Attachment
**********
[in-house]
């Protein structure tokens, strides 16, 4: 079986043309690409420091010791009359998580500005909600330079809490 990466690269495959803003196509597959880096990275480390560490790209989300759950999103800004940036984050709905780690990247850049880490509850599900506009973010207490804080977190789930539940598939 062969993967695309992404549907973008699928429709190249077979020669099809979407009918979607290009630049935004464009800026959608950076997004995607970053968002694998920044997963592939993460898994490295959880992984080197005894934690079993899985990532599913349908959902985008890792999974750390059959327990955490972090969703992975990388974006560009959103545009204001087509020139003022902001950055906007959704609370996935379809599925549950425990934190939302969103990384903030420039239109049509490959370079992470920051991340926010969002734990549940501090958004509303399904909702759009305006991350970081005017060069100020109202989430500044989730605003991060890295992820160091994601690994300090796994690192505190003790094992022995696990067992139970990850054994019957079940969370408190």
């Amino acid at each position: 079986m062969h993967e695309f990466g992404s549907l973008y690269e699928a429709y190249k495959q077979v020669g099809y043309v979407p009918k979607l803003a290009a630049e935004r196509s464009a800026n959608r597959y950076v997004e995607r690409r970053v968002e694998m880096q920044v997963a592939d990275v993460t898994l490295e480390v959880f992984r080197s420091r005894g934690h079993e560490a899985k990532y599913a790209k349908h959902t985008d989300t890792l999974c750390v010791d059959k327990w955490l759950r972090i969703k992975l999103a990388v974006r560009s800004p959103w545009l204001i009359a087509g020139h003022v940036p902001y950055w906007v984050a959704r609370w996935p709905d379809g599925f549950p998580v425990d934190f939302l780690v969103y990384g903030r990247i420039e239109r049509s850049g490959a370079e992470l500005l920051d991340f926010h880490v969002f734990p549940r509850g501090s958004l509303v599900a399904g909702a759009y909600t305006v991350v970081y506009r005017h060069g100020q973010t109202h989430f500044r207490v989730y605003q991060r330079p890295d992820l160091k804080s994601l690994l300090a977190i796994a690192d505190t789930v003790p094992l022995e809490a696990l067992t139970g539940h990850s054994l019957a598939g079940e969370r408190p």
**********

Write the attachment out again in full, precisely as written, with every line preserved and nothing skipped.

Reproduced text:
[in-house]
């Protein structure tokens, strides 16, 4: 079986043309690409420091010791009359998580500005909600330079809490 990466690269495959803003196509597959880096990275480390560490790209989300759950999103800004940036984050709905780690990247850049880490509850599900506009973010207490804080977190789930539940598939 062969993967695309992404549907973008699928429709190249077979020669099809979407009918979607290009630049935004464009800026959608950076997004995607970053968002694998920044997963592939993460898994490295959880992984080197005894934690079993899985990532599913349908959902985008890792999974750390059959327990955490972090969703992975990388974006560009959103545009204001087509020139003022902001950055906007959704609370996935379809599925549950425990934190939302969103990384903030420039239109049509490959370079992470920051991340926010969002734990549940501090958004509303399904909702759009305006991350970081005017060069100020109202989430500044989730605003991060890295992820160091994601690994300090796994690192505190003790094992022995696990067992139970990850054994019957079940969370408190």
């Amino acid at each position: 079986m062969h993967e695309f990466g992404s549907l973008y690269e699928a429709y190249k495959q077979v020669g099809y043309v979407p009918k979607l803003a290009a630049e935004r196509s464009a800026n959608r597959y950076v997004e995607r690409r970053v968002e694998m880096q920044v997963a592939d990275v993460t898994l490295e480390v959880f992984r080197s420091r005894g934690h079993e560490a899985k990532y599913a790209k349908h959902t985008d989300t890792l999974c750390v010791d059959k327990w955490l759950r972090i969703k992975l999103a990388v974006r560009s800004p959103w545009l204001i009359a087509g020139h003022v940036p902001y950055w906007v984050a959704r609370w996935p709905d379809g599925f549950p998580v425990d934190f939302l780690v969103y990384g903030r990247i420039e239109r049509s850049g490959a370079e992470l500005l920051d991340f926010h880490v969002f734990p549940r509850g501090s958004l509303v599900a399904g909702a759009y909600t305006v991350v970081y506009r005017h060069g100020q973010t109202h989430f500044r207490v989730y605003q991060r330079p890295d992820l160091k804080s994601l690994l300090a977190i796994a690192d505190t789930v003790p094992l022995e809490a696990l067992t139970g539940h990850s054994l019957a598939g079940e969370r408190p």